Email is unquestionably a critical communications tool for the vast majority of small and medium-sized businesses (SMBs). The total market of SMB users was 243 million individuals in 2006 and is projected to reach 278 million seats in 2009, according to Osterman Research Inc. in Black Diamond, Wash. Upgrading your existing email suite, then, should be a top priority. And when the time comes, there are a number of evaluation criteria to consider.
First, SMB CIOs need to consider more than just the messaging medium when weighing upgrade options, said Erica Driver, principal analyst at Forrester Research Inc. in Boston. "The discussion is no longer about just email; it's an entire collaboration platform," she said.
Vendors such as Microsoft and IBM have put together communication suites that include not just email, but instant messaging, social networking and collaboration tools as well. "Email is the commodity product of the suite, but the CIO needs to look at the application strategy of the entire suite," Drive said.
Evaluating each suite in terms of how it fits within your company's preferred method of doing business will go a long way toward ensuring a successful upgrade. "Look at the entire application strategy. It's critical that the IT owner should include the broad capabilities beyond just messaging," Driver said.
SMBs tend not to have the skill sets of a 150,000 employee enterprise ... so they tend to wait until they're pushed.
Erica Driver, principal analyst, Forrester Research Inc.
Driver also pointed out that the tendency of SMBs to cling to their email software makes switching vendors a slightly more palatable option. "SMBs tend not to have the skill sets of a 150,000 employee enterprise with a group of 15 people dedicated to email, so they tend to wait until they're pushed," she said. In such a scenario, switching vendors isn't as high a hurdle as you might think. "The current version of the product on the market has changed so much that switching vendors isn't much harder -- it's certainly worth evaluating," she said.
The upgrade process itself is fairly straightforward: design, test, launch the pilot program and roll it out. Depending on the size of the company, the upgrade can sometimes be done in one shot. "Up to 700 to 800 people tend to be done over a long weekend," Driver said. "If you have distributed offices, or one administrator who needs to travel to those locations to do the upgrades, [then] you may have to co-exist systems for a while."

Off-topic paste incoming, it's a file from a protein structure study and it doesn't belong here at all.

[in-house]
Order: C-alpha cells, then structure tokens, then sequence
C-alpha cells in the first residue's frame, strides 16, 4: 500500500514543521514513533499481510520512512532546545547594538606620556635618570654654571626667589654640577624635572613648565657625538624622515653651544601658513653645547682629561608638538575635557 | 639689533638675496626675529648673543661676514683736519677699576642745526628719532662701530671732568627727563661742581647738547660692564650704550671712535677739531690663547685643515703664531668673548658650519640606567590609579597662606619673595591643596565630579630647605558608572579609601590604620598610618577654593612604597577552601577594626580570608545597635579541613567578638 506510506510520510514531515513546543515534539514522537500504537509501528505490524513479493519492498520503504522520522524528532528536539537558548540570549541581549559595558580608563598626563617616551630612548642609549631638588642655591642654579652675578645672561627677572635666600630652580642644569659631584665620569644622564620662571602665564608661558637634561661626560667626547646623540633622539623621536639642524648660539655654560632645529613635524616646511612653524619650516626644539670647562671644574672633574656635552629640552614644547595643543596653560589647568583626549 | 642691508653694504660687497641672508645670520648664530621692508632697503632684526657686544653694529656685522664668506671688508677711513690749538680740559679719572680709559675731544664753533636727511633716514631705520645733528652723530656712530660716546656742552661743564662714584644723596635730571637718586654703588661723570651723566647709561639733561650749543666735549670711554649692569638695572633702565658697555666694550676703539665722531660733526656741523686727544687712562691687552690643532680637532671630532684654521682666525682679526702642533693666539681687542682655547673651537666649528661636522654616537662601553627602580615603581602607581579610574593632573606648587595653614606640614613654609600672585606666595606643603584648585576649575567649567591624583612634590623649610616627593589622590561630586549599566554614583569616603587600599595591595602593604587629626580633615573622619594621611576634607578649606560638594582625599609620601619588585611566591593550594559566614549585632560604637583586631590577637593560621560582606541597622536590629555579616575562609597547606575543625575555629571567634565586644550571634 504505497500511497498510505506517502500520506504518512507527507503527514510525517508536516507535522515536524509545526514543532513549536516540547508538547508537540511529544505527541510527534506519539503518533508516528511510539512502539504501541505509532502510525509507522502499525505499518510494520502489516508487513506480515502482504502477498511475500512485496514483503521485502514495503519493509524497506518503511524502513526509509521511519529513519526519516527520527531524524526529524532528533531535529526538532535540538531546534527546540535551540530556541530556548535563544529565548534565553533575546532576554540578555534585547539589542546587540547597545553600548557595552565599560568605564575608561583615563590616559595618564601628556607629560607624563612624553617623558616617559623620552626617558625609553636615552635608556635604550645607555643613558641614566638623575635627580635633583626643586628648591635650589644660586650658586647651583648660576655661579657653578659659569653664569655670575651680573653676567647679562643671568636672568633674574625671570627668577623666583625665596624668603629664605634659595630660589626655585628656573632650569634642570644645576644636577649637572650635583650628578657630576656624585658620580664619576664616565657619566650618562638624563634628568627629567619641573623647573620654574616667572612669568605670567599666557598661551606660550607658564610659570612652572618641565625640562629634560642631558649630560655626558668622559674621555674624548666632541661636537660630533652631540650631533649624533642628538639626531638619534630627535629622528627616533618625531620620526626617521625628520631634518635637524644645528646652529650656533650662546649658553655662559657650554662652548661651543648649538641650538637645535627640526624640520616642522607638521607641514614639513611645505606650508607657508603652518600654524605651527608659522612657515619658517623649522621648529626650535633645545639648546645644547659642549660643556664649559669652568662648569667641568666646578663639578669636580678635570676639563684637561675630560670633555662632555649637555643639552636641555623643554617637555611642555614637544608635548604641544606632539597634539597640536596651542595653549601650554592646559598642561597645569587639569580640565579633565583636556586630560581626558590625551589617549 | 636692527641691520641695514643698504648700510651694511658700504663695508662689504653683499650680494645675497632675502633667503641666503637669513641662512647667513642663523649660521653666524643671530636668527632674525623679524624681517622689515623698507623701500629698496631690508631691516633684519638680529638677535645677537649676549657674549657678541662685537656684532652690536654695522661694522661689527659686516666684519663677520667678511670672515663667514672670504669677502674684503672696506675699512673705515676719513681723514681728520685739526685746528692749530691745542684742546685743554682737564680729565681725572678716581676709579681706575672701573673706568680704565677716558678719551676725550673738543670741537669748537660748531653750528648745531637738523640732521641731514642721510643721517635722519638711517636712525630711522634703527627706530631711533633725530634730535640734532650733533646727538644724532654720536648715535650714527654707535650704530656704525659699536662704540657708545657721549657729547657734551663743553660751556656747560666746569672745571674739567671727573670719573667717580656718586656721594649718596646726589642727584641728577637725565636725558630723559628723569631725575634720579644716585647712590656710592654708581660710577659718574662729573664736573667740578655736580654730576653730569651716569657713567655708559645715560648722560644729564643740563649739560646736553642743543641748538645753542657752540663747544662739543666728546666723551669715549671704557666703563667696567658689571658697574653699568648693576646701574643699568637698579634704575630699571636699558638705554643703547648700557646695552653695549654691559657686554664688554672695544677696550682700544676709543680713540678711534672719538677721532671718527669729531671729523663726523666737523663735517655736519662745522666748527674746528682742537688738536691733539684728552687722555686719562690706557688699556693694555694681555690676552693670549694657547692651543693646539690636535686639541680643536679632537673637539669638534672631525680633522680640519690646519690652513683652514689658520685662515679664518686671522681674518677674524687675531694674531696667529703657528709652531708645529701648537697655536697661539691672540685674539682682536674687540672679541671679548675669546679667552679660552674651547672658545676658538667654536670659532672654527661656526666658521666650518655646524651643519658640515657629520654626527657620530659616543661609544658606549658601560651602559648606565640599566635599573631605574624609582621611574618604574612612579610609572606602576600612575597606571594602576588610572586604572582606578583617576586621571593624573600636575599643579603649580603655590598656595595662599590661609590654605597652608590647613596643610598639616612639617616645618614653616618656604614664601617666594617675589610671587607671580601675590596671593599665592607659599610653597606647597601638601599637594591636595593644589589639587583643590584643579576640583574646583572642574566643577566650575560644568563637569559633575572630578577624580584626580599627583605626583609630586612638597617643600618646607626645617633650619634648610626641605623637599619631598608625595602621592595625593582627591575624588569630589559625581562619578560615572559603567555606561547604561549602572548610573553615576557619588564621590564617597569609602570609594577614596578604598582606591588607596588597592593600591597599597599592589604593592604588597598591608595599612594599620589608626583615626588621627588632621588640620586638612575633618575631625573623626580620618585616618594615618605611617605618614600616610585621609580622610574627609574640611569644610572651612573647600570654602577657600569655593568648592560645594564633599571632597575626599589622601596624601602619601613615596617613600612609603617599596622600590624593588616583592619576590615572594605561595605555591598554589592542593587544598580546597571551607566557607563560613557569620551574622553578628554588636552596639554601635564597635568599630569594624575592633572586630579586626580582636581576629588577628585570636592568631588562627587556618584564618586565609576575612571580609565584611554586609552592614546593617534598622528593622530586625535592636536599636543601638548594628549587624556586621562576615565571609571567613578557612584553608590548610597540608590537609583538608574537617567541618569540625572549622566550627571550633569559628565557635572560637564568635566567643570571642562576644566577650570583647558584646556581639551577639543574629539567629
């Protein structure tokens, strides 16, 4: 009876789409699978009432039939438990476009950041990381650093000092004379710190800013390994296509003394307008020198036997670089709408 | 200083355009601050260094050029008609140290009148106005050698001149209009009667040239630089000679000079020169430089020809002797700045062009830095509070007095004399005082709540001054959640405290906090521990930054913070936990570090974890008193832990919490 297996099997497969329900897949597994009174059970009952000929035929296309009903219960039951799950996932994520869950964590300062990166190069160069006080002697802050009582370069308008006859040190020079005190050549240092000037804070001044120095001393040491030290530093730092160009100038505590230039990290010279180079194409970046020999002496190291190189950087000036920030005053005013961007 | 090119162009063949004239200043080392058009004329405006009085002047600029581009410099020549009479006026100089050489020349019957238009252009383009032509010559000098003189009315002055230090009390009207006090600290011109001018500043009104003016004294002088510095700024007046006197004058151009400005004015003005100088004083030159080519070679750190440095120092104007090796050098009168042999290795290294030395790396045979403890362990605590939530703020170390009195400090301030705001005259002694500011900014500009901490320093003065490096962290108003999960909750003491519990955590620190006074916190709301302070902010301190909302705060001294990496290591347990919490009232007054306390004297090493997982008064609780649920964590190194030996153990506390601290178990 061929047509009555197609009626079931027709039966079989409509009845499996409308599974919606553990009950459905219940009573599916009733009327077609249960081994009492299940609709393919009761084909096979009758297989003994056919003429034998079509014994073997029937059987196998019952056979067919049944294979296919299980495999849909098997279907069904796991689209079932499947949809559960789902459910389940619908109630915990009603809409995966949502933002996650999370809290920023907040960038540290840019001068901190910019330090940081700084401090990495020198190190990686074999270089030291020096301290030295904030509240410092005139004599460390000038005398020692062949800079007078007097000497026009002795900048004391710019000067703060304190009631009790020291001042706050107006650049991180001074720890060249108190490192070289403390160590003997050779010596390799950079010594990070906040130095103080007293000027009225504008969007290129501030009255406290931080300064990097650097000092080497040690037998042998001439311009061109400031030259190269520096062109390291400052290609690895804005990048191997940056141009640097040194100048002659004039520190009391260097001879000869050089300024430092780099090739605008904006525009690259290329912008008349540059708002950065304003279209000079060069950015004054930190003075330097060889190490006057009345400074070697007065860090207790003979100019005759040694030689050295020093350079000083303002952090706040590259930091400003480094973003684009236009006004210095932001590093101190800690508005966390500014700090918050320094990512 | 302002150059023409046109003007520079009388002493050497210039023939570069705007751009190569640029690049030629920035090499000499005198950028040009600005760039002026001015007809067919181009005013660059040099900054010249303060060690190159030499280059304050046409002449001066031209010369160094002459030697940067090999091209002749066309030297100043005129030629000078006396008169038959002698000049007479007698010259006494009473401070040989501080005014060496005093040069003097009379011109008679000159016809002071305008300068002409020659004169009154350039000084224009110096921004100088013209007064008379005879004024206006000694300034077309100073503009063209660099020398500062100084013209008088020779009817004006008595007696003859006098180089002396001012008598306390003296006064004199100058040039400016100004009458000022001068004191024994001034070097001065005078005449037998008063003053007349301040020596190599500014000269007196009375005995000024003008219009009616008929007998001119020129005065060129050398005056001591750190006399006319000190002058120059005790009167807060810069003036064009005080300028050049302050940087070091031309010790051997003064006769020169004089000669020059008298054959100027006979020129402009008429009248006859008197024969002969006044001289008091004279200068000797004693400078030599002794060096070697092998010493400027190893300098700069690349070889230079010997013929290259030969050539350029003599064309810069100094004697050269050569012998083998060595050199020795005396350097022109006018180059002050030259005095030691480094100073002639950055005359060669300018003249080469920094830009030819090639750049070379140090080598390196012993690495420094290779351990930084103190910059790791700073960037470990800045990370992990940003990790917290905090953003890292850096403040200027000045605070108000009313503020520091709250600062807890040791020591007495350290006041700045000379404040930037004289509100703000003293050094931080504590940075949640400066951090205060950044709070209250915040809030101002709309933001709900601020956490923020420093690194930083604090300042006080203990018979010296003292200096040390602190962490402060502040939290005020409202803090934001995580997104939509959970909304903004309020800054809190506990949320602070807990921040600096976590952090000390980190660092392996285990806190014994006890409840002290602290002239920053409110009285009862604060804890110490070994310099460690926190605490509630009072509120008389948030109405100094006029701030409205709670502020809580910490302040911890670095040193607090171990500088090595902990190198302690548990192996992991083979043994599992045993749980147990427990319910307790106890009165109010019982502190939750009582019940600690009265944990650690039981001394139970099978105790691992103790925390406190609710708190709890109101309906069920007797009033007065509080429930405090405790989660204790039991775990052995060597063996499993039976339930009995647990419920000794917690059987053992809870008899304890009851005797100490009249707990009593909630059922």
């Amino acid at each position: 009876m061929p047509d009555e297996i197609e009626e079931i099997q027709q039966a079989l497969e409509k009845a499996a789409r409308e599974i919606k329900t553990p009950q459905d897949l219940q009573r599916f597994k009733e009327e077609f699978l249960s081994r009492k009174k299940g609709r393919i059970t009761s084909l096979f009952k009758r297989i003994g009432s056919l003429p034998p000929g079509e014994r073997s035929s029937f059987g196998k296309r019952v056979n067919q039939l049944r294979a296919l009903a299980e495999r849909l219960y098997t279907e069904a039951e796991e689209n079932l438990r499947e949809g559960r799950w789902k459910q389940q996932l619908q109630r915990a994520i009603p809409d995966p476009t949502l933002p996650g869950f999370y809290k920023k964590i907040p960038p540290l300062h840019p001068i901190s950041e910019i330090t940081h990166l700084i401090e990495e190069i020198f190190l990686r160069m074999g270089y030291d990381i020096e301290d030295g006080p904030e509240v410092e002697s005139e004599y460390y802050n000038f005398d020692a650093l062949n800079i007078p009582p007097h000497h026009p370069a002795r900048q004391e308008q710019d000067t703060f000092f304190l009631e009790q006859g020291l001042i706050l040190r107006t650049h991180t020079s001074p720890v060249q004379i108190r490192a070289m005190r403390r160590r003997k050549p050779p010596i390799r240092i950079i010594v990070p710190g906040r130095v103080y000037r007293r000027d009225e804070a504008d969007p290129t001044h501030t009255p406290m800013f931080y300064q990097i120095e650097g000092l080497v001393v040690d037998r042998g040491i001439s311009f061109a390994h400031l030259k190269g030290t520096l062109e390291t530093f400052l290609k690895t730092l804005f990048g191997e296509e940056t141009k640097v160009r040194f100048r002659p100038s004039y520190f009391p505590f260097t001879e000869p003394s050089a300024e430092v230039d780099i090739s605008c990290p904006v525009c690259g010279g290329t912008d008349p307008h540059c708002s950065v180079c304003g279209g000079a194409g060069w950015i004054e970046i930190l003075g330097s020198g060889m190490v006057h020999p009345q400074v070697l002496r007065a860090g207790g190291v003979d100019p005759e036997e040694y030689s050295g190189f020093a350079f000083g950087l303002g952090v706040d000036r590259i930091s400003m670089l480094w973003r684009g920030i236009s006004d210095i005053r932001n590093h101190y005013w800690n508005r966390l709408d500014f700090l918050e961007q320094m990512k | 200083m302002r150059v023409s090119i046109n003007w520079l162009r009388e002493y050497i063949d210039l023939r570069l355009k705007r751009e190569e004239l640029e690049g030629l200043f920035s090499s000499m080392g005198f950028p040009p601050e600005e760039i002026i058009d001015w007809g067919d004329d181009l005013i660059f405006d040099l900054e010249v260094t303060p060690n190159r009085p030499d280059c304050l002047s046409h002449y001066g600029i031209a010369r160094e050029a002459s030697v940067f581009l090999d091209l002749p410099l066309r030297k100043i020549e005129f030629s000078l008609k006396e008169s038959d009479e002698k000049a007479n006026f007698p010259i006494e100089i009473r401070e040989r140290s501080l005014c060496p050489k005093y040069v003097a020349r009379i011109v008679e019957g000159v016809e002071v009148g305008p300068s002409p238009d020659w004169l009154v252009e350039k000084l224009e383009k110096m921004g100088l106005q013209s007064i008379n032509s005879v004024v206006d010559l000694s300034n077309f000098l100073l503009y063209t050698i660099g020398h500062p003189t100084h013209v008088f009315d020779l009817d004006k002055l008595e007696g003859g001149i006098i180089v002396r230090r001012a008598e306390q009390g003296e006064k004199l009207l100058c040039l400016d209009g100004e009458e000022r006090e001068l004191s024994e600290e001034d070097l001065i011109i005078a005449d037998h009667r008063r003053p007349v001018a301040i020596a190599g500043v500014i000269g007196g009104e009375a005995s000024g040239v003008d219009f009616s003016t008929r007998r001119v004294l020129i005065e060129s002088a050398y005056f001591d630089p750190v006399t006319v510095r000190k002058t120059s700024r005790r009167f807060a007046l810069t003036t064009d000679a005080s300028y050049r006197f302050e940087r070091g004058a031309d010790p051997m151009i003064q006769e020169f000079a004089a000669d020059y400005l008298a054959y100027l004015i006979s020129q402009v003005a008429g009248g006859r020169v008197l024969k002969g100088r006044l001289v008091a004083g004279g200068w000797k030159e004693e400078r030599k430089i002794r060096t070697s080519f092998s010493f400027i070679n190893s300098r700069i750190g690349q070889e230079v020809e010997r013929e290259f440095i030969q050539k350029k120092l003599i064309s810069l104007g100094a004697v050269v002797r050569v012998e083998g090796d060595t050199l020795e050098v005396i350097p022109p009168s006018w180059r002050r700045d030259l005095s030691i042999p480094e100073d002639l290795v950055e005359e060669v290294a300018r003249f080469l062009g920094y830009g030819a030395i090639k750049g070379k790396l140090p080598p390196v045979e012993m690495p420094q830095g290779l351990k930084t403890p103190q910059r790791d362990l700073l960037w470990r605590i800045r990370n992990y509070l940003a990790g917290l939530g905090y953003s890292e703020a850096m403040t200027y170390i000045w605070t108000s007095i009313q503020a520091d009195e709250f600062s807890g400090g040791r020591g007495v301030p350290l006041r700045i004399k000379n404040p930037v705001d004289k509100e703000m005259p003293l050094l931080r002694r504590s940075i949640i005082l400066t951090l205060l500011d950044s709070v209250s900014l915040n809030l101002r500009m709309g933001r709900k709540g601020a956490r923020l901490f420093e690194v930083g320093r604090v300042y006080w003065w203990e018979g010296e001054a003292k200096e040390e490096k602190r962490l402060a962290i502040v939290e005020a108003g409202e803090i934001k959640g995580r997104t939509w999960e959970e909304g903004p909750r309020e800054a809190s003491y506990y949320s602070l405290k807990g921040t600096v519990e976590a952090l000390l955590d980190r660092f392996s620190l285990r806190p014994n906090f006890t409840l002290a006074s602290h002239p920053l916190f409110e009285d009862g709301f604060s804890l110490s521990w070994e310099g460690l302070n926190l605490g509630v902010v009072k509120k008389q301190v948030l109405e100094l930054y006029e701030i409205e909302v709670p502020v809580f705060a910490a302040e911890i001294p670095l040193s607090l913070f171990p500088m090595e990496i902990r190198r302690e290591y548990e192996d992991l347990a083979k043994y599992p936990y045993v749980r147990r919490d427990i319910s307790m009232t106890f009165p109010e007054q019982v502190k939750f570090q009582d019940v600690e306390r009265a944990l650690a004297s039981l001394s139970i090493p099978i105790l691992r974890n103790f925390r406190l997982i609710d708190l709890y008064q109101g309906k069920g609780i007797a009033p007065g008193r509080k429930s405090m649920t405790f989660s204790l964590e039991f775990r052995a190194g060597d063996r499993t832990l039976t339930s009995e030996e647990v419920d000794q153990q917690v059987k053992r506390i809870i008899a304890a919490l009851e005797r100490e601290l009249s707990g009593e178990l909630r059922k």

Raymond Boggs, vice president of SMB Research at IDC, cautions SMBs against skimping on the training budget, too. "One thing is they [SMBs] always forget about training," he said. "The assumption is that people already know how to use it, and that's not the case." Boggs recommended that CIOs consider the extent to which an email program is self-explanatory when making the original purchase. "If you have very modest IT resources in place, that's a capability that you want to try and obtain," he said.
Email upgrades offer other twists as well, especially when it comes to dealing with resellers. "Their [SMBs'] relationships with VARs throws a wrinkle into this," Boggs said, referring to value-added resellers. "SMBs generally stay with the incumbent vendor, but if Charlie the VAR screws up the implementation, they may look at it some more." As such, vendors strive to make their channel partners as attractive as possible, through certification and training.
Don't forget storage
A related problem is email storage, a real wild card issue with many SMBs. "Our biggest issue is managing the file size -- it just keeps growing and growing," said Toby Keeler, CIO of HiRel Systems LLC, a Minnetonka, Minn.-based SMB that manufactures military power supplies. SMBs need to evaluate their email storage needs and find a way to manage the growth, an area where VARS may be able to help. Don't forget, however, that your storage management strategy must also satisfy compliance and legal discovery requirements, throwing another challenge into the mix. "You can't just arbitrarily delete emails after three months when you take the aspect of discovery into consideration," Boggs said.
Finally, there's the outsourcing option. As SMBs evaluate the costs of upgrading and administering email, many opt for hosted email services, such as those run by Apptix Inc. or Google Inc. "It's an attractive option in that it's often less resource intensive and less expensive," Driver said. Moreover, these providers also offer services such as archiving, helping SMBs deal with compliance and discovery issues as well.
Whatever option you decide on, be sure to do thorough due diligence when upgrading your email system. After all, Boggs said, "It's really an information lifeline for the SMB."
Carol Hildebrand is a contributing writer based in Wellesley, Mass.